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1

紅葉ができて doesn't sound natural. I think [紅葉]{こうよう}する is what you're looking for. For example: [木々]{きぎ}が[紅葉]{こうよう}して、カナダは今美しいです。 Or you could use 紅葉で (Lit. with / because of the red leaves)  紅葉で、今カナダは美しいです。


1

It most often means: "You (should) know the answer deep down."


0

The answer @Unknown gave is perfect if you want more weight and directness to the accusation Hmm.... 「うそつけっ!」, maybe? or 「うそつき!」とか・・ – Unknown May 21 at 22:04


3

It can mean many things with present tense "anymore" 「もうしませんから許してください」 "soon, almost" 「もう終わりますから、しばらくお待ちください」 "again, also, another, the other" 「もう片方の靴下が見つからない」 or it can simply emphasize the speaker's feelings 「これはもう疑う余地のない事実だ」 Source: http://dictionary.goo.ne.jp/leaf/jn2/218382/m0u/ Your example is actually a very good one and gets ...


7

It means somethng like "So, ~~" used when trying to wrap up a convo or explanation. It is mostly an attention-drawer than a meaningful phrase. The 「と」 is, believe it or not, a quotative particle used to refer to the over-all content of the speaker's statement that is now ending.


2

They would sound pretty funny talking with your parents. In fact, a lot of Japanese people use ですます form with their parents. There are a lot of regional dialects in Japan and that could influence their usage (though as you surmise age tends to be the most significant factor), but in this case I think they really are uncommon with younger 関東 people. Maybe ...


5

年をとる means to grow old, to age. Next time try a dictionary first.


1

I think there is no significant difference in meaning between ごめん, ごめんね, ごめんな, and ごめんよ. They all can be used among close friends, either seriously, casually, or even playfully, depending on the situation. Among these, ごめんね sounds a bit mild and girly, and ごめんな sounds boyish. As for ごめんよ, I feel it's a bit less common, and has a small masculine and tough ...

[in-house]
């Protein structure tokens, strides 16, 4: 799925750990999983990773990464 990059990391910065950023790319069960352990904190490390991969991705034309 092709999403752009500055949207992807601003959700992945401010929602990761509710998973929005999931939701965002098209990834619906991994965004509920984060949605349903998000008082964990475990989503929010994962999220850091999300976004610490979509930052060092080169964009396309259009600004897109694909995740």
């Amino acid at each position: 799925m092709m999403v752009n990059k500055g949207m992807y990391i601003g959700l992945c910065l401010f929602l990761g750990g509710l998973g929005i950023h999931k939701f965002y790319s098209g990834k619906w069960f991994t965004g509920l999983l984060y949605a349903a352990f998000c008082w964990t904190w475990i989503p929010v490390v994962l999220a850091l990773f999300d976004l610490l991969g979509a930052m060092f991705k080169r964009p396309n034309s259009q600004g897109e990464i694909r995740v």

6

「ぶったてる」=「ぶっ建てる」= "to build" 「ぶっ」 is a manly and slangy verb prefix that emphasizes the meaning of the verb. https://kotobank.jp/word/%E6%89%93%E3%81%A3-618986#E5.A4.A7.E8.BE.9E.E6.9E.97.20.E7.AC.AC.E4.B8.89.E7.89.88 Related verb prefixes for emphasis: 「おっ」、「かっ」、「つっ」、「つん」、「とっ」、「ひっ」、「ひん」、「ぶち」、「ぶん」, etc. There should be a few more.


8

The female equivalent of 主人 is [女主人]{おんなしゅじん}, and you would address your 女主人 as [奥様]{おくさま} or お[嬢様]{じょうさま}. (You wouldn't address her as [女主人様]{おんなしゅじんさま}.)


4

The "dictionary" word is 「[縁]{ふち}」, meaning "side", "edge", "brink", etc. 「っぷち」 is its colloquial pronunciation. 「川っぷち」 = "a river bank" The most common word containing 「っぷち」 would be 「[崖]{がけ}っぷち」, which means "edge of a cliff" literally and "critical point" figuratively.


7

「ようく/よーく」 is an exaggerated pronunciation of 「よく」, which is why it is not found in the dictionary. 「ようくきく」=「良く聞く」


6

I do not believe there would be a word that everyone could agree upon as the word 「イケメン」 itself is pretty new. If you are looking for a new word, we have 「イケジョ」 even though it is not wide-spread yet. More common (and traditional) words include: [美人]{びじん}、[美女]{びじょ}、べっぴん、べっぴんさん, etc. All are safe choices. 「かわいこちゃん」(with only one い) was a very common word ...


3

Because it just means "good looking / handsome man" the female version will be 美人 (bijin) meaning "pretty women". Maybe your also interested into the fairly newly created words デキ女 (dekijo) and デキ男 (dekidan) for a more characterwise coolness in the sense of someone who is successful f.e. in job.


5

~じゃない is not particularly feminine in Standard/Tokyo Japanese, as long as the ない is relatively short (i.e. sticks to the moraic rhythm) and maintains its low pitch. I would say that the longer ない is drawn out, and the more rising pitch it is given, the more feminine it sounds.


-2

Though I'm just making my first steps in the Japanese writing system I would say the three signs stand for Japanese (language). Sign 1 can mean sun, day and Japan Sign 2 can mean book and script; earlier root and origin. Sign 3 is language So the three signs have to be read "language and script of Japan" Kanji for Japanese Edit: I have to correct what ...